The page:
Royalty and St George & The Dragon – The Top 10 Facts

I’ve felt surrounded by Georges and Dragons lately! So my friends in our Museum have helped me pull together these Top 10 Facts about them, that I think you really need to know…

  1. Our flagship coin, the Sovereign, is known and recognised throughout the world. It’s our most famous coin and shows St George, the patron saint of England for more than 650 years. We are thrilled that in 2013 this is a real tribute to the new Royal baby Prince George!
  2. The legend of St George and the Dragon symbolises the triumph of good over evil. It’s been familiar for many centuries, for instance in colourful wall paintings in medieval churches and on the badges of pilgrims.
  3. The St George and the Dragon design by Benedetto Pistrucci was first used on gold Sovereigns in 1817. His neo-classical depiction is a masterpiece and has appeared on the coinage of every British monarch since George III, with the single exception of William IV (1830-1837).
  4. The Royal Birth £5 Crown is the first time in over 100 years that Pistrucci’s St George and the Dragon has appeared on a silver crown. It was last seen on a silver coin for the Coronation year of Edward VII in 1902.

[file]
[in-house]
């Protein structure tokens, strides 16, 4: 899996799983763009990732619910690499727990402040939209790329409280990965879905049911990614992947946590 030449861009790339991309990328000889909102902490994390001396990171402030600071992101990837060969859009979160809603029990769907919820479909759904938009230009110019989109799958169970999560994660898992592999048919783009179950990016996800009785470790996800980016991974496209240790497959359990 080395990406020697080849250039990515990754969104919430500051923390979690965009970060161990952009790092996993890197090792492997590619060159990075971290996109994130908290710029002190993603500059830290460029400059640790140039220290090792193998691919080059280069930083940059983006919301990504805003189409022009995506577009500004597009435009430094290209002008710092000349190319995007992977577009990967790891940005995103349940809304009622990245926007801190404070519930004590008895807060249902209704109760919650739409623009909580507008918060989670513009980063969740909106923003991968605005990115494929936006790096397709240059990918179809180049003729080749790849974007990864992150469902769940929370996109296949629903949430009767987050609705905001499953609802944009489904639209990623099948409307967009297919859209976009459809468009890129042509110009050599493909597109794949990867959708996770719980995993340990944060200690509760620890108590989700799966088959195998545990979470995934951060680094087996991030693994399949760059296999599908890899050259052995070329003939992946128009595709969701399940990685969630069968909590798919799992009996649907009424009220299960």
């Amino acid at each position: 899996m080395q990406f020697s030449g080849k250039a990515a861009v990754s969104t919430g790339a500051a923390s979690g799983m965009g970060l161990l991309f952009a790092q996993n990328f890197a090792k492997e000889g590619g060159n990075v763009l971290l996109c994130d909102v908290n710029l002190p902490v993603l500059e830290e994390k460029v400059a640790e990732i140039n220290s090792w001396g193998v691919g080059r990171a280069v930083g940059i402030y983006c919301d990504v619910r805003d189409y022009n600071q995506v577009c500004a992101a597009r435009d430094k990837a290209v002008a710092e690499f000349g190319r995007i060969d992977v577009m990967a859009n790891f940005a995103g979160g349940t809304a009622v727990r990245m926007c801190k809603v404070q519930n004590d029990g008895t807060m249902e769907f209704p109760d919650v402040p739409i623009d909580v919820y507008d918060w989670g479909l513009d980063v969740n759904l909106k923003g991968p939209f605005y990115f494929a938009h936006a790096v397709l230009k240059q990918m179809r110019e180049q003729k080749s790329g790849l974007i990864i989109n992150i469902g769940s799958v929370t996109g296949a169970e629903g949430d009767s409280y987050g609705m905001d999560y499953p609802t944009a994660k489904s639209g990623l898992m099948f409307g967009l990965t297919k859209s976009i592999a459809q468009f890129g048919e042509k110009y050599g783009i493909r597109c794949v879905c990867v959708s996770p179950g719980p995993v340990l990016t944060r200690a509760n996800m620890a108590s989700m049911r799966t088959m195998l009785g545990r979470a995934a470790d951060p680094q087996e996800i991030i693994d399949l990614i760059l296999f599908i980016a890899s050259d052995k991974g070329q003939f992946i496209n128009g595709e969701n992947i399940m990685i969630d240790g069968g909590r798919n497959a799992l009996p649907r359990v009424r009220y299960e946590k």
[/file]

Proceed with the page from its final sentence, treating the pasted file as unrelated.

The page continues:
5. St George and the Dragon first appeared on the English coinage in the reign of King Henry VIII. These ‘George nobles’ are very rare and much desired by collectors.
  6. Six Kings have been named George, the first four reigning in succession from 1714 to 1830. George V was The Queen’s grandfather and George VI was her father, who died in 1952. Only Henry and Edward have featured more frequently as Kings’ names, both appearing eight times.
  7. George V was the founder of the Windsor Dynasty in 1917. He used a version of St George and the Dragon for his Silver Jubilee crown in 1935.
  8. With the personal approval of George VI (The Queen’s father) a version of Pistrucci’s design was used for the centre of the George Cross, Britain’s highest civilian award for gallantry. At the same time another version of St George and the Dragon was used for the reverse of the George Medal, based on the bookplate used in the Royal Library at Windsor.
  9. St George and the Dragon also appeared in 1663 in the design on the reverse of the famous petition crown of Charles II (now on loan from our own collection to the exhibition at the Tower of London).
  10. St George and the Dragon is also familiar as the badge of the Order of the Garter, Britain’s oldest order of chivalry dating back over 650 years to the reign of Edward III. The link with the Royal Family is emphasised by the location of St George’s Chapel within the walls of Windsor Castle.

I hope you now feel much more enlightened about St George, his Dragon and how they relate to sovereigns and Sovereign coins!

To see the 2013 range of gold Sovereigns featuring the original Pistrucci design, take a look at The Royal Mint’s website